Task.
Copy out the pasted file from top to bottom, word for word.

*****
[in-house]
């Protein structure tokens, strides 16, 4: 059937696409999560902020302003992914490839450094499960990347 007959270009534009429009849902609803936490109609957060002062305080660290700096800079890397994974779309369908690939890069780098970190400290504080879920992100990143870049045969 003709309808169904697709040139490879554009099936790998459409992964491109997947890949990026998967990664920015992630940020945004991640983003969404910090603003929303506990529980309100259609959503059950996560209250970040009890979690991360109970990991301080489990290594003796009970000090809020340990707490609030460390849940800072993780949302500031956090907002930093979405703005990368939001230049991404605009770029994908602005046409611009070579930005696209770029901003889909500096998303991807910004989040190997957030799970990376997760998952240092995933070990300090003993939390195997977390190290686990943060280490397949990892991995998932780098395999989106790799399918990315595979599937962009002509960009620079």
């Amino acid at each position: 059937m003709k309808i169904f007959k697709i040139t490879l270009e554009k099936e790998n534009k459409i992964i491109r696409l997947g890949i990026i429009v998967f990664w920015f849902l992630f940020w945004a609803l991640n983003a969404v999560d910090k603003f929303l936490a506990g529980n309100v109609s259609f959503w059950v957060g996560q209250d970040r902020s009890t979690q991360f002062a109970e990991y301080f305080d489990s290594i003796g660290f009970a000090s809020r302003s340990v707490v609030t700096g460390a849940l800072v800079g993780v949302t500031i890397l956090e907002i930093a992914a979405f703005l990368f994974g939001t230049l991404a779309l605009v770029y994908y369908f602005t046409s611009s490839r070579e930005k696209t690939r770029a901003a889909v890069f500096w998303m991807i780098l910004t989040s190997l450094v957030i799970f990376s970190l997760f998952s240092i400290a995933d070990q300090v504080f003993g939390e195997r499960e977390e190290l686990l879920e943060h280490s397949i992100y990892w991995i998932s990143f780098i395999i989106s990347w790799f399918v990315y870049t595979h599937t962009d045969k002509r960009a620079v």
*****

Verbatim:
[in-house]
């Protein structure tokens, strides 16, 4: 059937696409999560902020302003992914490839450094499960990347 007959270009534009429009849902609803936490109609957060002062305080660290700096800079890397994974779309369908690939890069780098970190400290504080879920992100990143870049045969 003709309808169904697709040139490879554009099936790998459409992964491109997947890949990026998967990664920015992630940020945004991640983003969404910090603003929303506990529980309100259609959503059950996560209250970040009890979690991360109970990991301080489990290594003796009970000090809020340990707490609030460390849940800072993780949302500031956090907002930093979405703005990368939001230049991404605009770029994908602005046409611009070579930005696209770029901003889909500096998303991807910004989040190997957030799970990376997760998952240092995933070990300090003993939390195997977390190290686990943060280490397949990892991995998932780098395999989106790799399918990315595979599937962009002509960009620079």
């Amino acid at each position: 059937m003709k309808i169904f007959k697709i040139t490879l270009e554009k099936e790998n534009k459409i992964i491109r696409l997947g890949i990026i429009v998967f990664w920015f849902l992630f940020w945004a609803l991640n983003a969404v999560d910090k603003f929303l936490a506990g529980n309100v109609s259609f959503w059950v957060g996560q209250d970040r902020s009890t979690q991360f002062a109970e990991y301080f305080d489990s290594i003796g660290f009970a000090s809020r302003s340990v707490v609030t700096g460390a849940l800072v800079g993780v949302t500031i890397l956090e907002i930093a992914a979405f703005l990368f994974g939001t230049l991404a779309l605009v770029y994908y369908f602005t046409s611009s490839r070579e930005k696209t690939r770029a901003a889909v890069f500096w998303m991807i780098l910004t989040s190997l450094v957030i799970f990376s970190l997760f998952s240092i400290a995933d070990q300090v504080f003993g939390e195997r499960e977390e190290l686990l879920e943060h280490s397949i992100y990892w991995i998932s990143f780098i395999i989106s990347w790799f399918v990315y870049t595979h599937t962009d045969k002509r960009a620079v």